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"Eh, Mr. Summers, depends on how you define 'superhero' now doesn't it? He flipped around his chair and straddled the seat, chair arms or not. "Okay, I have another reason I'm here. The bronzes told Uncle Manny they picked me up after I saved a boatload of divers from a humanoid shark wearing an armored suit. The surfing analogies aren't exactly Mickey Mouse."

"My prob is whether attending your college is worth two more years of hell," Darwin replied nonchalantly. "Don't get me wrong, your place looks ace, and I appreciate the meet, but what exactly am I learning here I couldn't out in the bush. Does supin' require a HSC now?"

The strange, or funny, part of this whole exchange traced to Darwin's openness with Mr. Summers. Having raised a daughter, and taught many, many students, Duncan Summers no doubt knew teenage psychology quite well. Thus developed the distinct impression that Darwin somehow trusted this near stranger more than the typical adult, or person in general. Almost like a father figure, as strange as it may sound.

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Summers raised an eyebrow; though it was hard to tell what had prompted the gesture. "Mr. Marston. Despite your efforts to argue otherwise, you are not a child. Your life-saving record proves that much. I will not insult your intelligence by lecturing you on the value of an education, proper hygiene, or anything else you may expect to hear about in high school. Let me instead ask you in return: are you worth the thousands of hours of physical, emotional, and intellectual labor that will end in your graduation from this institution?" He gave Darwin that look again. "I believe you are, and I encourage you to believe that about yourself." The room fell dead silent, Summers not in any hurry to give Darwin cues for the conversation.

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Darwin shrugged and held his hands out palm up. His face shifted into a Cheshire Cat grin, almost comically wide. "Believe me, I know I'm worth the trouble. I appreciate the confidence." With a whoosh, he balanced on the chair's arms, leaped for the ceiling and clung there like a spider. Polly rotated her head upside down and watched him intently.

"In a faraway land once lived a little boy. The little boy loved to climb trees and hear tales of adventure. His parents wanted a more studious boy. Many masters failed to train the boy. Many masters were cruel to the boy. He ran away and frolicked in the waters. Always a new master arrived. Then one day his brave uncle said, 'Study with this one. He is wise. I knew him in my youth'. The young man loved his uncle and visited the new master. The man was kind to him, and the young man asked to study with him."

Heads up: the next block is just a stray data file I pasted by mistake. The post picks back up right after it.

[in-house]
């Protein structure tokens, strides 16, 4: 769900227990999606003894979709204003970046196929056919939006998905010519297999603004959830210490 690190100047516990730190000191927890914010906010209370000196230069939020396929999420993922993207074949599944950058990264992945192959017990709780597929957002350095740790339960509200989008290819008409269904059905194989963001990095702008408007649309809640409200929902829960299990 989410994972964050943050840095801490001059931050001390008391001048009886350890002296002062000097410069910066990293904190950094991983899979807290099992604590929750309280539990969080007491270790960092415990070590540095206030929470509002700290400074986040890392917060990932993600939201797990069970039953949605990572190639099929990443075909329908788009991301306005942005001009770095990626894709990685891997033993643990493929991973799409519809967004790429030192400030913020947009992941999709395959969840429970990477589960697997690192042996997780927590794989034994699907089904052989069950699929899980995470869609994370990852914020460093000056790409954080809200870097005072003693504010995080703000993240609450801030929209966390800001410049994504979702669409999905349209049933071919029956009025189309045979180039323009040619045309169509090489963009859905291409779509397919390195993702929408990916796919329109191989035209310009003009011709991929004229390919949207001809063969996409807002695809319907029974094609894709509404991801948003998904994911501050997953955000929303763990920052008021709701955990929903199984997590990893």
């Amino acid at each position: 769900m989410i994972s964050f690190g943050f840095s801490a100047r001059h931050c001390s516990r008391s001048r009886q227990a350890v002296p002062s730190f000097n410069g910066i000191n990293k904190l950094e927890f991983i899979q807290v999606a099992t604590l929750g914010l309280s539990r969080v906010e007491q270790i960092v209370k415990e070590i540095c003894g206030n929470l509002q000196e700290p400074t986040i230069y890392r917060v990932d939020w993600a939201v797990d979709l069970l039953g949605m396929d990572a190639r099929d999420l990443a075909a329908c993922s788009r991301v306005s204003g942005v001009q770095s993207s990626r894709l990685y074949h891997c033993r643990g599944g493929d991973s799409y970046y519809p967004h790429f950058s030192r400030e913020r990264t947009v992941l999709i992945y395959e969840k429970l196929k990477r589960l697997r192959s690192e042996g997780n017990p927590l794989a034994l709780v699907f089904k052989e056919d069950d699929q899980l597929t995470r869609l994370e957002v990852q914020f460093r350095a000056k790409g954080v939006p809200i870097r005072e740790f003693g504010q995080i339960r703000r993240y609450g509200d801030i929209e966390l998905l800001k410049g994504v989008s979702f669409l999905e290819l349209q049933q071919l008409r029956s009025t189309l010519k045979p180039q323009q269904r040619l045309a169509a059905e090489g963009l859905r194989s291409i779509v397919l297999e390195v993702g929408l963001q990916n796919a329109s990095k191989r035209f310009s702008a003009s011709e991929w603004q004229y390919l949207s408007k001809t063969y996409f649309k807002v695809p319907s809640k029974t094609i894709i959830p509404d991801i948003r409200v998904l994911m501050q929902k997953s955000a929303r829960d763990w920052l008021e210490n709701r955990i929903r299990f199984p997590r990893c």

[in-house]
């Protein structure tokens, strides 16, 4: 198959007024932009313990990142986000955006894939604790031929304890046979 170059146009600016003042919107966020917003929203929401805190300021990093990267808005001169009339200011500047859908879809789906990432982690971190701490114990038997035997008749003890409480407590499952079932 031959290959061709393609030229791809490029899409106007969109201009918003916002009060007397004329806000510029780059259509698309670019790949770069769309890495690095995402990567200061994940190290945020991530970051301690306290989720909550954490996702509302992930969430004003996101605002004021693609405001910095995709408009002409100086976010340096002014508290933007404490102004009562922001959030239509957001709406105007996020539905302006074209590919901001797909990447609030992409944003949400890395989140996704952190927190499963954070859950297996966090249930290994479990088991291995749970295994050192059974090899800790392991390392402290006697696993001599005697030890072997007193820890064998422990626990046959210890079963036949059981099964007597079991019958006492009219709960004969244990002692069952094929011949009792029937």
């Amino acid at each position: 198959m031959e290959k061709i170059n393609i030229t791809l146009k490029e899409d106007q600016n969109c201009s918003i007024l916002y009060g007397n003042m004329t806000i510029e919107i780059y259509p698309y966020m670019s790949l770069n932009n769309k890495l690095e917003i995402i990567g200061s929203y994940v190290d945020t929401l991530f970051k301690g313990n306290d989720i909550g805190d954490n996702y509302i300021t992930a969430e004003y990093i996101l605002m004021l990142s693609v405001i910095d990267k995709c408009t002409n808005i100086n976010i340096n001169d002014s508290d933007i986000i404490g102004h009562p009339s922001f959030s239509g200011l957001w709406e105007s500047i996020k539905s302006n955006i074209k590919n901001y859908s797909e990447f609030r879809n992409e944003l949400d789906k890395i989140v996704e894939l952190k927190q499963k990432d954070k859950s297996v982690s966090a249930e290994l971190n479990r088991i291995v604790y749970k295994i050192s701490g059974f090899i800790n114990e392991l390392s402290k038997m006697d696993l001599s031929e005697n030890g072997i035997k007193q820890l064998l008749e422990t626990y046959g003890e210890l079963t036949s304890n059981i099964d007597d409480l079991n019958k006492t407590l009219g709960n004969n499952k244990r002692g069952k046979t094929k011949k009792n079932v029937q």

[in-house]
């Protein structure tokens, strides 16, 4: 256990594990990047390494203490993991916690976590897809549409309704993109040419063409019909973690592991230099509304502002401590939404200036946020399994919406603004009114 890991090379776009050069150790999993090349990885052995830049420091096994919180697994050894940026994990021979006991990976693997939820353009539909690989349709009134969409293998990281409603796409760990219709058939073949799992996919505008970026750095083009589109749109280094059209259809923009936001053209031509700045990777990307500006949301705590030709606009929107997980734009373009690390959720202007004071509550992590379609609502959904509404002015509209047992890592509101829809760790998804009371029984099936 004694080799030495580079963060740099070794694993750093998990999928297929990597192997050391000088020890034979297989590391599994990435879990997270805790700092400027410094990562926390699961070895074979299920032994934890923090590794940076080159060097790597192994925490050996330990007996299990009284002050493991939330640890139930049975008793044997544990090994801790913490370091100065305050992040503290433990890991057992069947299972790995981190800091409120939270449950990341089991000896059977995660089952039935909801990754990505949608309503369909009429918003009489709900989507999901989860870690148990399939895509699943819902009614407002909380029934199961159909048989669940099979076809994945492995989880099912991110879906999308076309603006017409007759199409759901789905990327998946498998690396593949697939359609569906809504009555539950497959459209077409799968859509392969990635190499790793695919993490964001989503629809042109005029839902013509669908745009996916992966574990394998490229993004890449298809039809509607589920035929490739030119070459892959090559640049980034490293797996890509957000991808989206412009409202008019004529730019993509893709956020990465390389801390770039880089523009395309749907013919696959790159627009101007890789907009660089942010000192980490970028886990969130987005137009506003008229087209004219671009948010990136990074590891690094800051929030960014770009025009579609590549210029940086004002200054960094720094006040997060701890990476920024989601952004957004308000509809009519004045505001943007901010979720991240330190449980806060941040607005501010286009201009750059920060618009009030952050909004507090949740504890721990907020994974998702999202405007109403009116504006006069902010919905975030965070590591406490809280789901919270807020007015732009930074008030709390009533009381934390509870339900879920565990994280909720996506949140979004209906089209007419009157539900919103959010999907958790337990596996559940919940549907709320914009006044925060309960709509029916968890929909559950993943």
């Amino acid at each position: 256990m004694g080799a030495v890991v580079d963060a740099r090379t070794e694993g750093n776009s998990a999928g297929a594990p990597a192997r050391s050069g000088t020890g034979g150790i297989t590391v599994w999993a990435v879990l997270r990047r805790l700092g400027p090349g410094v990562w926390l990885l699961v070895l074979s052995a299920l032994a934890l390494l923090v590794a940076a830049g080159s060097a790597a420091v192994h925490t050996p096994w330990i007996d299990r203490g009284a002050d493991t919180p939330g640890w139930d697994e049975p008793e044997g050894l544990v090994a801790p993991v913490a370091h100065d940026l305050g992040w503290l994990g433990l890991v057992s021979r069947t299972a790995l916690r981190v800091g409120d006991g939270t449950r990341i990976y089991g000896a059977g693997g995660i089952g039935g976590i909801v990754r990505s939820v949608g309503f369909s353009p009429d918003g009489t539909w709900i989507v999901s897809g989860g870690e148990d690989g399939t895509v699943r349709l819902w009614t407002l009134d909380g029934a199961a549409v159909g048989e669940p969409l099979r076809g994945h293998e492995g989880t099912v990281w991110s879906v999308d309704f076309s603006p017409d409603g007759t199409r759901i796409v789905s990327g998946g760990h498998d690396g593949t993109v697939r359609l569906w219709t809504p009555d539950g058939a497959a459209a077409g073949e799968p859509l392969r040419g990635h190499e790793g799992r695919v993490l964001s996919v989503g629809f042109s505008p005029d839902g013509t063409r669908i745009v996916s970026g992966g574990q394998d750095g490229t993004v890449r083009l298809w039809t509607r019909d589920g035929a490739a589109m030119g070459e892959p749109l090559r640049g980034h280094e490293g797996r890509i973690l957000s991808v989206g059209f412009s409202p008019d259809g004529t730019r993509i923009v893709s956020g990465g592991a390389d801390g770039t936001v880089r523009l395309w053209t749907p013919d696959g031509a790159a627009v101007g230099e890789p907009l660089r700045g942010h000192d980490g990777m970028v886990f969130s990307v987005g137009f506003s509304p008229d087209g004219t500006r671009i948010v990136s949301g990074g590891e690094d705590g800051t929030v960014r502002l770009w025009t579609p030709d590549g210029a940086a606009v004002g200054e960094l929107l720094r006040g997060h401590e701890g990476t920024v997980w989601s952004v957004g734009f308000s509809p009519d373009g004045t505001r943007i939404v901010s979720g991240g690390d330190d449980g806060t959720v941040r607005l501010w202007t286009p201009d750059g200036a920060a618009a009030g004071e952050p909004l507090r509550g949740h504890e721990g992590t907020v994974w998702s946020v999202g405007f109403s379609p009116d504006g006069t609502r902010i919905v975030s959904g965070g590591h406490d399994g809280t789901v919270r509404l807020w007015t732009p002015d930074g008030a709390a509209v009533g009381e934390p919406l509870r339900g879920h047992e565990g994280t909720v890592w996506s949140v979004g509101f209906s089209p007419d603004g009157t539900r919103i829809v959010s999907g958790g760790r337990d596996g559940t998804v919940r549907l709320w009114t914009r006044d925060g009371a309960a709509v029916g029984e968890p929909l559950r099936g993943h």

He then flipped the chair around and sat down like nothing happened. "Silly, I know. I felt inspired! Okay, brass tacks. I want to join up. May I be a student at your college please, Mr. Summers?" The latter sentence of which he spoke with polite seriousness.

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"Contrary to what the senior students may tell you this year, Mr. Marston, I am not an ogre who seeks to crush the spirits of his students and reshape them into my 'old and busted idea' of a superhero." His mouth twisted slightly, and it sounded like Summers was making a direct quote. Looking satisfied, Summers rose to his feet and shook Marston's hand. "Welcome to the school, Darwin. You will find that gaining personal discipline is not the same thing as losing personality." He smiled thinly, then, showing an old man's yellowed teeth.

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Darwin stood and shook Mr. Summer's hand with enthusiasm. "Thank you, Mr. Summers. Here's hoping for the best! She'll be apples I'm thinking."

Cocking his head to the side, Darwin raised an eyebrow and said, "Eh, 'old and busted idea' sounds like an 'old and busted' phrase to me. Speaking of super heroes, I gotta ask the obvious question. How did you end up running a school for kids with superpowers? Can you read minds and make heads explode?" The tone of voice suggested levity, but the young man looked curious nonetheless.

Beyond the Question That Must Be Asked, he asked, "What's the next move?"

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"Now you get a campus tour from one of our senior students," said Summers, resuming his seat. "I'm sure you will find Quo-Dis a more...entertaining companion than myself." At Darwin's question about his powers, or lack thereof, Summers simply raised an eyebrow. "Mr. Marston," he said seriously. "At this school, we respect the confidentiality of secret identities. Information like that is better offered than asked for...Suffice it to say, however, if you show up a second time in my office wearing your swim trunks, you will discover whether or not I can indeed set students on fire simply by looking at them. Don't be afraid to speak to your RA, your teachers, or myself if you have any further questions."